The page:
Can I substitute the things in my box? Generally no because it can get very confusing to keep a bunch of boxes separate that are all slightly different. But we can try to work something out, you can trade with a friend, or you can share with someone who loves what you hate. 

What's actually in a box? This questions a bit tricky because each week is different. The seasonal veggies go from lots of greens in spring to peas, beans, and summer veggies to the root crops of fall. We will only have apples available late September once they're ready, lettuce and tomatoes almost every week, potatoes go from new potatoes to main crop from July to September etc. And of course cool weather crops like peas and lettuce aren't very tasty when it's hot in August so you'll be getting melons and cucumbers then. This year I'm going to take a lot more photos of our boxes so I have a better record. 

Are you organic? We are not certified organic due to the cost and politics. We are 'no spray' and certify as Naturally Grown instead. We absolutely believe in using organic, permaculture, and pollinator friendly methods of growing. Our chickens and ducks do lots of bug control, we weed by hand and use a small tiller, truly organic growing is very labour intensive. There are lots of chemicals out there that are supposedly safe for organic growers but we prefer to use natural inputs like garlic spray, compost and fish fertilizers whenever we can.  Healthy plants = happy people. 

Is it just veggies? No, your box will also include herbs, berries occasionally and fruit such as melons and apples. Plus a newsletter. We give all sorts of things a try! Plus you can add free range eggs, breads and treats, preserves and flowers. We bake fresh to order. 



Do you hire outside help? We are a very small, family run farm and don't pay anyone to work here. But we do have help. We teach organic gardening and homesteading skills to young people from all over the world through a program called WWOOF. They help us for a few hours each day in exchange for room and board and we probably host an average of 20 people per year. It's a great program and we've made some lifelong friends. We also have our children, affectionately known as the 'slave labour crew'. 

Do you have veggies all year round? No, we offer a seasonal veggie box. We will have extra fruits and fall crops and we will keep everyone informed as to what's available in October and November. We had fresh peas last Christmas! But you never know with the Nova Scotia weather. 

How do I sign up? You can email us at humblebeecanada@gmail.com and let us know how many, what size, and then we will add you to our newsletter list and arrange your pickup location.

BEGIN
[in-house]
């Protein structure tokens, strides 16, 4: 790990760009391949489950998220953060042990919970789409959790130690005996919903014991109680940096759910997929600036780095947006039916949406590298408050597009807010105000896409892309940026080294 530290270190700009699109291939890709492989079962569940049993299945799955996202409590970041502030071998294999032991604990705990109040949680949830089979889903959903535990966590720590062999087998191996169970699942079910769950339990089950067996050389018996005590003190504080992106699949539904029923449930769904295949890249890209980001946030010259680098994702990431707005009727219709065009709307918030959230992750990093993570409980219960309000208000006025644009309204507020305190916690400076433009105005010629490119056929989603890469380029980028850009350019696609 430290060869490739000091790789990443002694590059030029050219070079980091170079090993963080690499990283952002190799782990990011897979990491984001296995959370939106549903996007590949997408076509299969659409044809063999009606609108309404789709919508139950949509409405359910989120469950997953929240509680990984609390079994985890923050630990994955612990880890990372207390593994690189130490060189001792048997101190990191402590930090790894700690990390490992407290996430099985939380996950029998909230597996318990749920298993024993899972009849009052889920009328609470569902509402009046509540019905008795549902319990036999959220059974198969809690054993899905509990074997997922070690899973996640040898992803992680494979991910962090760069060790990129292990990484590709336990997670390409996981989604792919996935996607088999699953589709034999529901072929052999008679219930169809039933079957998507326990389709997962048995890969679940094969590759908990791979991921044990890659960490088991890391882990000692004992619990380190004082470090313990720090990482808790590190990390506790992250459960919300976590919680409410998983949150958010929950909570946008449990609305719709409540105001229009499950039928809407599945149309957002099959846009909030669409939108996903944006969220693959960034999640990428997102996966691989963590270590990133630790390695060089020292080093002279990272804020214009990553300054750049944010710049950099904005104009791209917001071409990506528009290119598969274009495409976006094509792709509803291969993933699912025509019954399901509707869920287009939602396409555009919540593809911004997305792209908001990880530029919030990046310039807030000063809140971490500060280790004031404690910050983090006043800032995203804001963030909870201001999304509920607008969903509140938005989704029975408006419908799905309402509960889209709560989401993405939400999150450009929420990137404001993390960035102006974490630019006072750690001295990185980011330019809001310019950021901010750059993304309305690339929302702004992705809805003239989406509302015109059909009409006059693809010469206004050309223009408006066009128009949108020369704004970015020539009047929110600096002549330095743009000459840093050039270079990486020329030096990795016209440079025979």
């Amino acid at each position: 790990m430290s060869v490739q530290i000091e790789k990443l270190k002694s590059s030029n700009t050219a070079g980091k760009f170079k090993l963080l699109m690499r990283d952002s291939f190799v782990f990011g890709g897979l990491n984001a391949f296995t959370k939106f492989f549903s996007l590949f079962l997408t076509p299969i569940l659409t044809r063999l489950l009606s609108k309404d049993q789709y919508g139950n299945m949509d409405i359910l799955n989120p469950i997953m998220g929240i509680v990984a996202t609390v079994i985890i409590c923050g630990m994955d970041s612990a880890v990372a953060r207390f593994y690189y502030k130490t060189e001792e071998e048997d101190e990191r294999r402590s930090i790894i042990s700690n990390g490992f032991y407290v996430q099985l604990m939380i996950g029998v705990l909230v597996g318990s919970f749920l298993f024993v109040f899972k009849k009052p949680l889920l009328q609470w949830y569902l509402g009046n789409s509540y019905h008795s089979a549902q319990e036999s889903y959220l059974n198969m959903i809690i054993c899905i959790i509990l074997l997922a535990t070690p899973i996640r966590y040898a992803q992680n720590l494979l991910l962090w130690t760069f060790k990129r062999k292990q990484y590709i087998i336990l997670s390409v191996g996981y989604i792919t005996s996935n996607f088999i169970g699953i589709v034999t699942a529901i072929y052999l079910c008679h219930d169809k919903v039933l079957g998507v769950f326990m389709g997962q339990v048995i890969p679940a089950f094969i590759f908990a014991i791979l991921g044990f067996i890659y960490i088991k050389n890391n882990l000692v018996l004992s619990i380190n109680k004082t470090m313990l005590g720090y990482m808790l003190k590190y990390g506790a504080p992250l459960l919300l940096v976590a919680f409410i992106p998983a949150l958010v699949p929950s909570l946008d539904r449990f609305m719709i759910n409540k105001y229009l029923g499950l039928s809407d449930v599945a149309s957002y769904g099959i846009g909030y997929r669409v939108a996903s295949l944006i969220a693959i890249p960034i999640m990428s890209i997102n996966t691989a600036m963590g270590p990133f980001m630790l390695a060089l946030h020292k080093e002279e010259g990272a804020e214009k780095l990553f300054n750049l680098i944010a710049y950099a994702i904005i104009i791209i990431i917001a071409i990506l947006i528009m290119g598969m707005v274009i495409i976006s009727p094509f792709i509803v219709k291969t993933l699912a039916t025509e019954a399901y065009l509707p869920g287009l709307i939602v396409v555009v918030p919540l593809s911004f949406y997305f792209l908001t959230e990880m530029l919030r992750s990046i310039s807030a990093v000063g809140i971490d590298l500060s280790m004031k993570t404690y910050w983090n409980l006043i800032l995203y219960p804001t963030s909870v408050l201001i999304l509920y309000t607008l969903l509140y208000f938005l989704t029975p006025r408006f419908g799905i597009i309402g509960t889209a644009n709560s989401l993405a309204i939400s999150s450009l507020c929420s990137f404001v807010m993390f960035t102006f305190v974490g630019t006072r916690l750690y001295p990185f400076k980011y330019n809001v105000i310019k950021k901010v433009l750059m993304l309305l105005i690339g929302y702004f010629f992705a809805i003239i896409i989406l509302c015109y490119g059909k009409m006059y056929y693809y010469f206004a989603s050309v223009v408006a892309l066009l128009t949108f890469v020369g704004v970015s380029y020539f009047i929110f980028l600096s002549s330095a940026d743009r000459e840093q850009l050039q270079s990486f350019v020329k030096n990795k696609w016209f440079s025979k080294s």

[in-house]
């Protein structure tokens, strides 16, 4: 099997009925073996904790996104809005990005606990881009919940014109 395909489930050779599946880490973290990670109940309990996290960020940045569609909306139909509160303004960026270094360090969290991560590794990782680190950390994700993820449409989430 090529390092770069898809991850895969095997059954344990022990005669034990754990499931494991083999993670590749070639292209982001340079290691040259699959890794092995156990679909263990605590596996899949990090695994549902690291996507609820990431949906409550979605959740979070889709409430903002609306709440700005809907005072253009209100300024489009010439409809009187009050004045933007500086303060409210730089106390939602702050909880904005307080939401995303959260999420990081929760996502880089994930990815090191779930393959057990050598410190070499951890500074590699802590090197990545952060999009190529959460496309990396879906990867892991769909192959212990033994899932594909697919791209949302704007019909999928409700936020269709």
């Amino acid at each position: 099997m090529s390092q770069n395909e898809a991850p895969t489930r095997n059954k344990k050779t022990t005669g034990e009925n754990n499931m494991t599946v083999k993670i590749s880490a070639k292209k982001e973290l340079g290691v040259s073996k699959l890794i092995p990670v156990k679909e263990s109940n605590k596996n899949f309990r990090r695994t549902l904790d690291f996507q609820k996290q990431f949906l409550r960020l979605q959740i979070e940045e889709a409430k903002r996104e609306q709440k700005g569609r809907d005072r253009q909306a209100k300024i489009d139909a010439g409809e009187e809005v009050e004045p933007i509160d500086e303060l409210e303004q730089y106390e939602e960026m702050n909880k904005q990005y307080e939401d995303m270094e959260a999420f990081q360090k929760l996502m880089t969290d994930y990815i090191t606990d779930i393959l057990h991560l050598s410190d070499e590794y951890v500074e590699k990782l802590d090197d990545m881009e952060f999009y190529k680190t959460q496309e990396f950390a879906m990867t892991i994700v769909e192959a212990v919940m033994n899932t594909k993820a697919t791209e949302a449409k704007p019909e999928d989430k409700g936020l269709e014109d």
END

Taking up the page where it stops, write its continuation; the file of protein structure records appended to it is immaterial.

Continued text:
How much? How do I pay? It's your choice to pay by the week, month (4 weeks) or season (16 weeks). After mid September everyone will be charged by the week because weather conditions may make bi-weekly harvests more practical. Costs are:

Large box $25 per week.  $90 per month.  $340 for 16 week season.
Small box $15 per week.  $50 per month.  $180 for 16 week season. 

Eggs are $4 per dozen.

Bread $4 loaf or 2/$7

Preserves - $4 jar

Flowers $5 bunch

We accept Visa & MasterCard, etransfer, cash or cheque. Sign up first, then we'll arrange payment method. There are a limited number of boxes available for pre-order. 

Tuesday, April 11, 2017

Frog Song

We've had a few warm days so lots of the ponds and rivers are ice free and for the first time this year the frogs can be heard. I'm not sure it will last with cooler weather on the way but it's a sign that winter has released her icy grip and Spring is well and truly on its way. Hooray! 

Monday, April 10, 2017

The season begins

Wednesday - The weather forecasts all said it would be below or near freezing last night and every night this week, and here we are waking to a decidedly frosty morning and -8 C (18 f) and -2 C for tonight. This fluctuation of temperature between warm days then cool ones is what makes spring growing so difficult. One frost can wipe out weeks of work. My greenhouse helps with that and the incubator and newly built covered boxes give me somewhere I can keep a small heater to warm it by a few degrees if necessary. The remote thermometer says it's currently 4 C in there so frost free and once the sun is shining it'll quickly warm up. We might only need the heater a few more nights but it makes a big difference at either end of the season. We have a few sub zero nights forecast this week and a little snow, but Springs definitely here. Despite the sub zero nights the forecast. I just have to be optimistic that it's all up from here. 

Thursday - Awoke to snow. Just a half inch so far but the world is white. At least it'll settle some of the pollen in the air. Covered boxes in the greenhouse are reading 7 degrees C.